Planners treading new path

Turning part of Dunedin's Octagon into a car-free zone could be just the start of a wider push to make the central city more pedestrian-friendly, council staff say.

As councillors prepared to discuss the proposed trial of a vehicle-free lower Octagon and lower Stuart St again this afternoon, a staff report noted work was already under way that could eventually see other parts of the city following suit.

The report, by council acting urban design team leader Dr Glen Hazelton, said the council and its stakeholders were already working on a business case for a new central city accessibility and safety upgrade.

The upgrade was the highest priority project to emerge from the council's integrated transport strategy, completed last year, and aimed to address ''high levels of conflict'' between different types of road users, he said.

The upgrade would focus on ''increased pedestrian priority'' and new pedestrian facilities, including the possibility of other ''pedestrianisation options'' in the central city.''

Partial or full pedestrianisation of parts of the central city could be possible options,'' he said.

Dr Hazelton's report came after the idea of closing the lower Octagon and lower Stuart St - between the Octagon and Moray Pl - re-emerged during this year's budget deliberations.

University of Otago students Alexis Belton and Georgina Hampton made a joint submission calling for the concept to be trialled, prompting councillors to ask council staff to report back on options later this year.

Dr Hazelton, contacted this week, said the wider work on a new central city business case was needed to help secure future New Zealand Transport Agency funding for projects.

The agency wanted councils to demonstrate how projects aligned with broader plans before funding was allocated, he said.

The council was therefore working to identify what improvements were needed across the central city, what the best solutions were for each, and how they ranked against other projects.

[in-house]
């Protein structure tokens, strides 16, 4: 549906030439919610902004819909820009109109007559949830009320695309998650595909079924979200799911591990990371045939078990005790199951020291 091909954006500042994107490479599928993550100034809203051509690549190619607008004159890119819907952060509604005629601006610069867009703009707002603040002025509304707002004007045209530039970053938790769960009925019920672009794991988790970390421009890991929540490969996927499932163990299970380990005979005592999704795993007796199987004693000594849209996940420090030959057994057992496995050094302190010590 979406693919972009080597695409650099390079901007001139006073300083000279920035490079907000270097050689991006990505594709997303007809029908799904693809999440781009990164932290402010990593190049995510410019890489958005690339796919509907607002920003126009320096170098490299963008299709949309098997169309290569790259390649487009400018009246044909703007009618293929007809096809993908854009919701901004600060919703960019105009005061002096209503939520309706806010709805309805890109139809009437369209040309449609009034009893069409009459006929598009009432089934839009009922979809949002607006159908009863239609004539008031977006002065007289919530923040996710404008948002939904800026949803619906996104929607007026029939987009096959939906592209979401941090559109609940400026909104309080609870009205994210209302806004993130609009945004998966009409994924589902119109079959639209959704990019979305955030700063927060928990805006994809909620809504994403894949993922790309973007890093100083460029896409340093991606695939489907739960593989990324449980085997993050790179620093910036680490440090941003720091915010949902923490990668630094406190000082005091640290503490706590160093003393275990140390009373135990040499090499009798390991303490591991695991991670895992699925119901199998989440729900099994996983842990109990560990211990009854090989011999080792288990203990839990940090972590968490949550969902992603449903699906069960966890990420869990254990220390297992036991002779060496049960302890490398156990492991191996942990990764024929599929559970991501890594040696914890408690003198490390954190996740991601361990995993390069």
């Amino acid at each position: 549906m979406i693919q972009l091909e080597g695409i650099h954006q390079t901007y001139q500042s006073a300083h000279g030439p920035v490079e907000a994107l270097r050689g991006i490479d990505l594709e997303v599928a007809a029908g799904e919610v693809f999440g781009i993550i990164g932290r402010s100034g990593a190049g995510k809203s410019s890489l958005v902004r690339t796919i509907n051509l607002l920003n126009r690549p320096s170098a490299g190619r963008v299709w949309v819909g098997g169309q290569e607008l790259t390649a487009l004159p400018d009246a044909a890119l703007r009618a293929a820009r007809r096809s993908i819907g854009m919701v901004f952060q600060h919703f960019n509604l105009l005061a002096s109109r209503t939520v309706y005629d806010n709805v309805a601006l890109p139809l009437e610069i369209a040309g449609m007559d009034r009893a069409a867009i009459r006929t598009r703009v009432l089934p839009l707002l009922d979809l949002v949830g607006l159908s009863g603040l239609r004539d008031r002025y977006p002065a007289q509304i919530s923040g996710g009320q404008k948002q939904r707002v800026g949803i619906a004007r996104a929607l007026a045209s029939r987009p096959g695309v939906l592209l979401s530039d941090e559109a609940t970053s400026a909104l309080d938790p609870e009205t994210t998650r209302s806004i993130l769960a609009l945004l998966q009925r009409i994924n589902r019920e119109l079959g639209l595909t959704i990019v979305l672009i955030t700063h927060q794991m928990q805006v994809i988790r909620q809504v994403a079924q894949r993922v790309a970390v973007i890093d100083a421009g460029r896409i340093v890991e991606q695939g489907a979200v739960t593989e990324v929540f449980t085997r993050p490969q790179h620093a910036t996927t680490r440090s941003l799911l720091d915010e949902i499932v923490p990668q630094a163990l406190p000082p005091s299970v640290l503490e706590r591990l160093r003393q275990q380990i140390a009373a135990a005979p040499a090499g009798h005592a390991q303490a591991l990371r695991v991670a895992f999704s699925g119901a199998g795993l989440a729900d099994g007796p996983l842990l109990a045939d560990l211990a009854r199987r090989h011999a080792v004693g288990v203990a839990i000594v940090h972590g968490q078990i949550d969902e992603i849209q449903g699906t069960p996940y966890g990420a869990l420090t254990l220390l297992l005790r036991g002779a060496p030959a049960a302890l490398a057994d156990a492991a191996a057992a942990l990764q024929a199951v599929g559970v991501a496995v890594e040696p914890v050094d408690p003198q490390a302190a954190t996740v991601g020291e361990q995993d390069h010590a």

It was too soon to say whether pedestrianisation might be the preferred option in some areas, but it would be considered, alongside greater use of shared spaces, lower vehicle speed limits and other initiatives.''

We've gone through the problem definition phase. We haven't got to what are the solutions yet. That's the next phase.''

The report detailing options for a trial closure of the lower Octagon and lower Stuart St to vehicles might also suggest trialling the concept in another part of the city instead, as one option to be considered, Dr Hazelton said.

The council was also, together with the University of Otago, Otago Polytechnic and other parties, considering whether the area around the North Dunedin campus was suitable for new pedestrian zones.

Any new pedestrian-only zones or other physical changes were likely to be ''a few years away yet'', and required public consultation.

But, whatever the outcomes, Dr Hazelton predicted there was likely to be more debate on potential pedestrianisation options in the future.

''I think more and more we're going to see that - it will be about how you strike that balance between people and vehicles across the central city.''

Dr Hazelton's report, to be considered at today's planning and regulatory committee meeting, outlined the steps to be followed before a trial of the lower Octagon and lower Stuart St closure could be considered.

Any trial was not expected to begin until early next year, following a ''robust'' information gathering and consultation process.

''But it's still very much along the lines of if council does the trial, because there is ... lots of angsty views on it,'' he told the ODT.

The range of ''potential issues'' to be considered included the impact on cruise ship buses, access issues for people with disabilities and the loss of on-street parking, his report said.

Councillors would have their say on the trial's goals at a non-public workshop by the end of next month, before options were reported to the council by October 28.

A two-month public consultation period would follow, before councillors decided in January whether to proceed with a trial, which would - if approved - begin the following month, he said.

chris.morris@odt.co.nz

A city to enjoy

Can't wait for a central city with less noisy polluting traffic. Imagine it - walking safely, more trees and seats and less stress.

A relaxed city will attract more people into the centre, to the shops, the cafes the bars. It works for the rest of the world, why not Dunedin? 

Planning

This is not new ground. An expert did a report 2 years ago saying what we have for the size of our town is fine. Once again we are wasting DCC staff time trying to fix something that is not broken. Let's look closer at who is driving this whole thing - it is not the tenants and certainly not the most important people, the property owners, who pay the ever-increasing rates. I say look down and start on the problems this city faces everyday before looking for blue skies solutions.

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